This being the case, an interesting question arises: Is there a long run equilibrium relationship among the underlying variables. In other words, although non-stationary variables may deviate from each other in the short run, economic forces may act in response to the deviations from equilibrium, thus bringing back their association in the long run. This implies that even though each variable is integrated, there exists a linear combination of the variables that is stationary. In this study, both Johansen Fisher Panel Cointegration Test and Kao Residual Cointegration Test are resorted to in order to verify the presence of a long run relationship among the variables. The results confirm that a cointegrating relationship exists among the variables. Thus, having established the presence of a long run relationship, the study opts for a panel vector error correction model, and proceeds with its estimation.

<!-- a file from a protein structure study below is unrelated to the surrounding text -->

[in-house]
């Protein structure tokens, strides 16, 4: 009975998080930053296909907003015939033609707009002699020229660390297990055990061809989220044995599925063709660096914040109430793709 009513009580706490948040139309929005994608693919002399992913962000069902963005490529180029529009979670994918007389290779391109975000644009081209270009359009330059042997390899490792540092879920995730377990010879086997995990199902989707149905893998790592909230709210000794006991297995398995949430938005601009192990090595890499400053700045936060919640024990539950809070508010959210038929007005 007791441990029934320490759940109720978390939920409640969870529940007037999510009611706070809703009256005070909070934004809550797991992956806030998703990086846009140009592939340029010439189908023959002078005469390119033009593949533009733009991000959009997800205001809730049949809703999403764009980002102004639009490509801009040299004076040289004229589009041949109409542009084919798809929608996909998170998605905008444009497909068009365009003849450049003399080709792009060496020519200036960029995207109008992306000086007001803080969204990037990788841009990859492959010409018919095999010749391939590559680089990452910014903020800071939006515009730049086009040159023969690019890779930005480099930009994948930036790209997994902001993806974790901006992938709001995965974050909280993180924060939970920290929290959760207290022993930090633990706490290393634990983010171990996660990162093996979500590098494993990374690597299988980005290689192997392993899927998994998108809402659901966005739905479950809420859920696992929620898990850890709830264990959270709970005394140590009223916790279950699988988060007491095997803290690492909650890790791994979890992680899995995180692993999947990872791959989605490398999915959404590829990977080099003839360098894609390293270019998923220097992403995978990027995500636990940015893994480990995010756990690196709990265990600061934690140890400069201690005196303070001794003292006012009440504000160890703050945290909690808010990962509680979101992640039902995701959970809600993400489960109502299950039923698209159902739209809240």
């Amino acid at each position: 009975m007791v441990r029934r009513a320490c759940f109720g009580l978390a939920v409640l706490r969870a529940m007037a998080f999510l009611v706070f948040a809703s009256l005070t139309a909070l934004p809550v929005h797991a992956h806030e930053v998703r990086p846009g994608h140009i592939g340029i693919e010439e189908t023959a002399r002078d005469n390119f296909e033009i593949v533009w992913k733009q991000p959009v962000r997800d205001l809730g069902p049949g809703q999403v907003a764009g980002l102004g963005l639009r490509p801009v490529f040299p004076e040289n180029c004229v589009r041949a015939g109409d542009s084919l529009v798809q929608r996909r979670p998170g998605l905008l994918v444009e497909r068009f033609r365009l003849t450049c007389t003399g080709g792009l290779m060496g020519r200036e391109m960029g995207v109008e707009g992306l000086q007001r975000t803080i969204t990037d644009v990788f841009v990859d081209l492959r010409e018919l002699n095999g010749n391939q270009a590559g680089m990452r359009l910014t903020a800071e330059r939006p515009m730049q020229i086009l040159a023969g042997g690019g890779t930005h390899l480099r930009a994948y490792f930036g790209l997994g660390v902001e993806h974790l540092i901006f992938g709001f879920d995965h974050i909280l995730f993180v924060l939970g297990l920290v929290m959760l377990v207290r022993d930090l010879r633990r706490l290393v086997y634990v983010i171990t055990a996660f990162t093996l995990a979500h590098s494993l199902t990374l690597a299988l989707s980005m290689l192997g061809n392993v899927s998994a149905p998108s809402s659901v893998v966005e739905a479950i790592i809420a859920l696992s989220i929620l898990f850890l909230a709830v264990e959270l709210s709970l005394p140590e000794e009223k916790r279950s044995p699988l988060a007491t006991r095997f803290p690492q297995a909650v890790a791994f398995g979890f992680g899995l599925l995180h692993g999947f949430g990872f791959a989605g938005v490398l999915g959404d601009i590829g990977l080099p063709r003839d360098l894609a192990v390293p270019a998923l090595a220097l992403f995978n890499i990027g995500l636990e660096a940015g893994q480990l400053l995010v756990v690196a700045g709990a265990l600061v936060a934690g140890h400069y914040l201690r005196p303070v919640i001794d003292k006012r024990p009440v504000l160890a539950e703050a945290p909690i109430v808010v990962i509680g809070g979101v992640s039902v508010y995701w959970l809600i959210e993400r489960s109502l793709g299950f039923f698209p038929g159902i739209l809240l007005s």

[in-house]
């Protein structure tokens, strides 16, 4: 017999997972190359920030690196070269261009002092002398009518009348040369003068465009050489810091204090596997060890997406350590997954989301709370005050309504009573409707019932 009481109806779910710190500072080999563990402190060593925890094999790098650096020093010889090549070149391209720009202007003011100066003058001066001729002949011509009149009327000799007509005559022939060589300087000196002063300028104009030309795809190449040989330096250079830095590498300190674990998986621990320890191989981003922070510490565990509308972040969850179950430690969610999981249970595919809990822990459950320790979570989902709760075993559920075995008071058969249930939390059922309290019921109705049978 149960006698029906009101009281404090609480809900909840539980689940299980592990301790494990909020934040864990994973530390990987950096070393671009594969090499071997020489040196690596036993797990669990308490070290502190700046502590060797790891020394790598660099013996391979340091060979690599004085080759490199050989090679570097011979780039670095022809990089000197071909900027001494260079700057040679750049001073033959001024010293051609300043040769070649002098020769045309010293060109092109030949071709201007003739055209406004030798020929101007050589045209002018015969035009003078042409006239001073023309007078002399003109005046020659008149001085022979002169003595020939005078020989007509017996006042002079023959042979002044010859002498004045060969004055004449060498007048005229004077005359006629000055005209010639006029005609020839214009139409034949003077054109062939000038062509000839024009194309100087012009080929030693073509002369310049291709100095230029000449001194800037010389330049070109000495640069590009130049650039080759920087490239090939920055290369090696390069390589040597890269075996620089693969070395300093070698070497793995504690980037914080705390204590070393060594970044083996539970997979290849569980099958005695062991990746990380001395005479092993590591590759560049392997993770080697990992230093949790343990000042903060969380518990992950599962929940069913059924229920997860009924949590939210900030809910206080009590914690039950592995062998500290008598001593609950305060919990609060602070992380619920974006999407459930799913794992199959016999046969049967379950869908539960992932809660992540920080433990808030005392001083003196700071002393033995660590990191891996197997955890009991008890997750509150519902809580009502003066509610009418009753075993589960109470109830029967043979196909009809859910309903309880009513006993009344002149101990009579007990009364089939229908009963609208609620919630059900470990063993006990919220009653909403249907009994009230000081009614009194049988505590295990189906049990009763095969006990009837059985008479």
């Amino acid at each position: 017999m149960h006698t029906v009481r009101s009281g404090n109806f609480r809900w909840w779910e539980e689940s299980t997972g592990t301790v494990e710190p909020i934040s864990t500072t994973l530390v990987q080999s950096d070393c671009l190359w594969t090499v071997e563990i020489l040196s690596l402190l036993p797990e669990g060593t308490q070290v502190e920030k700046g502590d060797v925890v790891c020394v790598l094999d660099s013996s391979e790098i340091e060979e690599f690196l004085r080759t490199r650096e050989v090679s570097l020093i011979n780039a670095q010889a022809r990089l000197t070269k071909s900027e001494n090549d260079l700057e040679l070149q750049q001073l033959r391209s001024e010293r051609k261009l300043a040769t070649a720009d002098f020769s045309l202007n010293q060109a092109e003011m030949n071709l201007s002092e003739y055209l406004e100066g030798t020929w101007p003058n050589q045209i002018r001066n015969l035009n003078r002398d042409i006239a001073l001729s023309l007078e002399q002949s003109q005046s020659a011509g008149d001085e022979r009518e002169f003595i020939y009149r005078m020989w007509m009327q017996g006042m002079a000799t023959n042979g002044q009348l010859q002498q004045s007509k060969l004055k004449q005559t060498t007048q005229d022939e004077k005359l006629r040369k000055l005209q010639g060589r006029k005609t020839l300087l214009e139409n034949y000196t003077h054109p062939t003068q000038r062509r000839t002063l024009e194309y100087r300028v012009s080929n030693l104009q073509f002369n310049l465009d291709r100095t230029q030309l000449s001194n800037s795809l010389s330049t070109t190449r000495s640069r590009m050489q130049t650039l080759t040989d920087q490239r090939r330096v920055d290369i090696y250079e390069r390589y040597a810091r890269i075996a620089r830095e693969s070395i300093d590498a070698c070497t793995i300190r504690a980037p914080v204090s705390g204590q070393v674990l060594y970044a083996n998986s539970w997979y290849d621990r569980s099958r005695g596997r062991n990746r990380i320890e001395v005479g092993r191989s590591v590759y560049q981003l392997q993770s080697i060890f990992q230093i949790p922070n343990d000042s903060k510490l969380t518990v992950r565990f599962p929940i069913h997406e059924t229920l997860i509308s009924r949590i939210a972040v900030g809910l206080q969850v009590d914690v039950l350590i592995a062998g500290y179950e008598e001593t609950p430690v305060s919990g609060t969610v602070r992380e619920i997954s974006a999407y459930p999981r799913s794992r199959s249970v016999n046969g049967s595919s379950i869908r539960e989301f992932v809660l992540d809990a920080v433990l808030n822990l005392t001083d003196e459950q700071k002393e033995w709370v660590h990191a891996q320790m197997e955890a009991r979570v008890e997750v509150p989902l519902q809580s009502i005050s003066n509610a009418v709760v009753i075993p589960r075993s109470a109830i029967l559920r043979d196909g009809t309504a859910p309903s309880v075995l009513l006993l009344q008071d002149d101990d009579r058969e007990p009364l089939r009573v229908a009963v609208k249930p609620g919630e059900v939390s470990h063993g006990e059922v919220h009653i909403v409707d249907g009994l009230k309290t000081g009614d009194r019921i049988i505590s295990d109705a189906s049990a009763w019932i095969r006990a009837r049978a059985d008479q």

3.3. Panel Vector Error Correction Model, PVECM

The PVAR is an econometric model that can be viewed as a hybrid of the traditional VAR approach and panel data approach. Panel data VAR thus interestingly combines the traditional VAR approach in a time series, which treats all the variables in the system as endogenous, with the panel data approach, which allows for unobserved individual heterogeneity. If only a panel data framework is used, there is a risk of loss of dynamic information as stock market development may have something to do in explaining itself as well [26] . As such, to allow for the possibility of dynamics, endogeneity and reverse causal links between the variables in the model, a panel VAR approach is deemed to be appropriate to capture. Additionally, the model permits the detection of any indirect effects that might be present among the variables. However, since the variables are non stationary at levels, the PVECM, which accommodates for these non-stationary features by offering a convenient way to parameterize and specify any co-integration present, is used instead. Interestingly, the PVECM specification forces the long run behavior of the endogenous variables to converge to their co-integrated relationships, while simultaneously accommodating for the short run dynamics as well.